Yes, so definitely regular practice is regular prep.
Yeah. And also, you might have heard about neuroplasticity, where, you know, the brain continually reorganizes itself by forming new neural connections throughout life. And that is where the regular practice of meditation, you know, a form of meditation really helps a lot, because I have seen for personally for me, when I run or do other chores, definitely I get into that space, but there is still no deep rest there. That’s my personal observation. It could be different for everyone. But definitely, yeah, with the sitting practice, doing nothing effortlessly has a big impact in your life.
Nice, you know, this. Sorry, continue.
Yeah, I was just saying, you know, they say that it’s the state of our mind that determines the quality of our life observed, and what have heard also from the other mentor that I have, a strong mind can carry a weak body, but a weak mind cannot even a strong body. So that is where the more we release stress, the more we let go, the more we are able to take on, especially when we have kids with special needs, it is even more important to take care of your own mind first, because sometimes it’s baggage in our mind that we’d like to force upon people around us and that well gets to kids also, in that sense.
That is such an important point. And even though initially, my plan was to ask you about practices for children, I think, you know, it’s like the oxygen mask before you can do anything, you have to make sure that we are in that still quiet space, were able to make the best decision for our children without, like he said without imposing our baggage on them.
So, coming to children, are neurotypical kids able to steal their minds? I mean, is this is meditation practice feasible for them? And how does it help?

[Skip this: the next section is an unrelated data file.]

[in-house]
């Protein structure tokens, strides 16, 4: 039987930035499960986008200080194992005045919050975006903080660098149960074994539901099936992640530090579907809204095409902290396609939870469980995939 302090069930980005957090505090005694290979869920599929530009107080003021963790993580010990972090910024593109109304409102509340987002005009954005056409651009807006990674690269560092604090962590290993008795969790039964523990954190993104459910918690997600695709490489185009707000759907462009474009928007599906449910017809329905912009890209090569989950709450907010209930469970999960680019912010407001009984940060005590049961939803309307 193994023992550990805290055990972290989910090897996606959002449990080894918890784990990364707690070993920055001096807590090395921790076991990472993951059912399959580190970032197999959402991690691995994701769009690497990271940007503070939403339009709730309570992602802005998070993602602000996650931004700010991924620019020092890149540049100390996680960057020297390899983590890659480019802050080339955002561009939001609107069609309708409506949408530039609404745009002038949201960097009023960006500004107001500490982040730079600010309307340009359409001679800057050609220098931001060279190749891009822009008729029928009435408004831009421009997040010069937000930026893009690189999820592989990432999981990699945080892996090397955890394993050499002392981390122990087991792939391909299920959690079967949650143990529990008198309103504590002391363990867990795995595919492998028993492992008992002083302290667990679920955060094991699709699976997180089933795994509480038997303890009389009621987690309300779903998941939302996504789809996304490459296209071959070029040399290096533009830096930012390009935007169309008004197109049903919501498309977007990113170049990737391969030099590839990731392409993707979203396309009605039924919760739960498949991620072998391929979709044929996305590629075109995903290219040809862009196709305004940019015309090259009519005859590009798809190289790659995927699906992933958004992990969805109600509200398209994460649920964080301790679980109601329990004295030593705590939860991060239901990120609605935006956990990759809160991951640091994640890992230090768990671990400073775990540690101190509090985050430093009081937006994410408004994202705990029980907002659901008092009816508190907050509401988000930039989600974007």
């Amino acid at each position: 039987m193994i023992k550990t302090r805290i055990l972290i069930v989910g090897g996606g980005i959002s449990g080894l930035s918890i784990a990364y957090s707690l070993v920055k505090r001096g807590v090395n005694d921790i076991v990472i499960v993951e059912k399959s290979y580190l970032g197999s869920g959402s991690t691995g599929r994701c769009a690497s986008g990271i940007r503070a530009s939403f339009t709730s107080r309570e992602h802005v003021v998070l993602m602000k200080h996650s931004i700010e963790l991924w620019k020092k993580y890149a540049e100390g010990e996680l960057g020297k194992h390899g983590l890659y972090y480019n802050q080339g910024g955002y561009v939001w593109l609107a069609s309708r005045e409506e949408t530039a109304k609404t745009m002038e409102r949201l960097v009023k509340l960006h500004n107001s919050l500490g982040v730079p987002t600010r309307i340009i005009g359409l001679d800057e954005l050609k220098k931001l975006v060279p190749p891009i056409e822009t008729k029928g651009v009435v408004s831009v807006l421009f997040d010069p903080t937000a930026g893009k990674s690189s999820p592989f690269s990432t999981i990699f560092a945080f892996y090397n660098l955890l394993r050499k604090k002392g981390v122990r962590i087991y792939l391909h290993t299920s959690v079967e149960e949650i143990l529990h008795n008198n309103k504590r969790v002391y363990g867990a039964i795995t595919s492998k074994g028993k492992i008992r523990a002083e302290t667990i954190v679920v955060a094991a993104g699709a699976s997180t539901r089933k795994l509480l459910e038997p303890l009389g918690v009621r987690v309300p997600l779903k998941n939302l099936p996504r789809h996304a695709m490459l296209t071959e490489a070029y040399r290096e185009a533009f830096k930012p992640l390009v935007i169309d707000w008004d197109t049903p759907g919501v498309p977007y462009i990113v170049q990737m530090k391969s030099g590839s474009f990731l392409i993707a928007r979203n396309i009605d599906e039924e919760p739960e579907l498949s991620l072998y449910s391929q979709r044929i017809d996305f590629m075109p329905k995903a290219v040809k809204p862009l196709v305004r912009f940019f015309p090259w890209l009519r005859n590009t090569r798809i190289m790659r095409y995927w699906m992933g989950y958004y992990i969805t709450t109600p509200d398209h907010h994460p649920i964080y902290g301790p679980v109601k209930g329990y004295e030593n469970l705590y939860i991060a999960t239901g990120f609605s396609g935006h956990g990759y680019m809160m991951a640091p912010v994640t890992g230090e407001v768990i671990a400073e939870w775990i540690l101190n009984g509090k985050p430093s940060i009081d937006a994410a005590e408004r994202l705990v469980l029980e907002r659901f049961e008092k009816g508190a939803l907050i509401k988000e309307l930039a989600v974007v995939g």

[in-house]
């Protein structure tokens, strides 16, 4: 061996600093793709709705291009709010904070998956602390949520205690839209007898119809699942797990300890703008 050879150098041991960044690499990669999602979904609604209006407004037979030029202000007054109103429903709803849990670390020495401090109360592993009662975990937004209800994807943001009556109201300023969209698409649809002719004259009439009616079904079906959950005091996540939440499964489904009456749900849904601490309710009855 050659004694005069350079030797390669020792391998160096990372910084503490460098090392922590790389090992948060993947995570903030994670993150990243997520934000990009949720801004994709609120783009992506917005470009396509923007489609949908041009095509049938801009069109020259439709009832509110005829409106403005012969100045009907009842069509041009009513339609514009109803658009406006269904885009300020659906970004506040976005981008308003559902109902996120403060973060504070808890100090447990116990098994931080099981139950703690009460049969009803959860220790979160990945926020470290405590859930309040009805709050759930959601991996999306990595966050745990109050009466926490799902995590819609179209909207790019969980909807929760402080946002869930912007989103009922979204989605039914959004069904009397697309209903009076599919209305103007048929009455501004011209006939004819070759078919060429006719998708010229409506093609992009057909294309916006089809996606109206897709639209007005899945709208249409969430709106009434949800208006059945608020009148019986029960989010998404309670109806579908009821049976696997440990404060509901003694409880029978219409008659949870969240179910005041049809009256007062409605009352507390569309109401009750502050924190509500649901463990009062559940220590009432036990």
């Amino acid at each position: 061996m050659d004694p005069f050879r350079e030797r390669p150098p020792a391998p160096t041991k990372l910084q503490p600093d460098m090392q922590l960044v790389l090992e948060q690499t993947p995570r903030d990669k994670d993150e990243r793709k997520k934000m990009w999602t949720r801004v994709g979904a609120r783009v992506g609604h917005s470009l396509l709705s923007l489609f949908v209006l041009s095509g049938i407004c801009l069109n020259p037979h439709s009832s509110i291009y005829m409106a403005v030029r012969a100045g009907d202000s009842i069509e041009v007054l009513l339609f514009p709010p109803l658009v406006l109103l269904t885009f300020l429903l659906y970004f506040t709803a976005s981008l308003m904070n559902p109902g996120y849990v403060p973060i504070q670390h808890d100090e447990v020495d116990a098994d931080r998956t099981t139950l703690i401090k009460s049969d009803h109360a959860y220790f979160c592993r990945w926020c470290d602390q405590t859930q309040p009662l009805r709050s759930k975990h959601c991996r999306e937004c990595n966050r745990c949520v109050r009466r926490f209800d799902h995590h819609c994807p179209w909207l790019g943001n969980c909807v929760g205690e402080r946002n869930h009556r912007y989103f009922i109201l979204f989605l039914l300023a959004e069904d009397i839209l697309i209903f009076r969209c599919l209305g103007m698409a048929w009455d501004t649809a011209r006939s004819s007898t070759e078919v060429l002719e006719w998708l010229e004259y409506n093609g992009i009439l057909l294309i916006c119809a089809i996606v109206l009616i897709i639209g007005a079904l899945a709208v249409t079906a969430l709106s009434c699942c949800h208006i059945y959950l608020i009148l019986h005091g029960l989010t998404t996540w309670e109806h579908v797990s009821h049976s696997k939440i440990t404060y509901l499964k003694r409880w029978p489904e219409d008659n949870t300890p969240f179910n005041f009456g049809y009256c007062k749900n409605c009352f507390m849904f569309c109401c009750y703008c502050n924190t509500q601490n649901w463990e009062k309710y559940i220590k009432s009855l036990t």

Yeah, of course, it does. In fact, if you will, here, more and more, many schools are going towards mindfulness. And part of their you know, if the kids did not do homework or if they are not behaving well, they are sent to the meditation room, instead of just standing outside the classroom.
There are many types of research have been done, where they are saying that when meditation is cultivated in children, they also there’s reduced stress and anxiety and they loan core emotional regulation skills, just by changing the pattern of breaths, and also some, you know, mindfulness during high why it could have happened and you know, just contemplating upon the situation or a teacher can guide them through that really helps to build emotional and psychological resilience with them and brings inner peace and calm
I have observed kids are exposed to so many things at an early age nowadays because of social media and of use of gadgets that they have at an early age that also creates, you know, addition to the learning disabilities with ADHD and some such situations where kids are exposed to all the longer period extended period for on Watching, you know, cartoon movies or playing games, or any activity for that matter, or even learning, I have observed many parents, they like their kids to learn faster and more, do more and not be behind. But in general, at the formative stages, it’s best that they stick with nature more than just the gadgets, there’s so much to learn.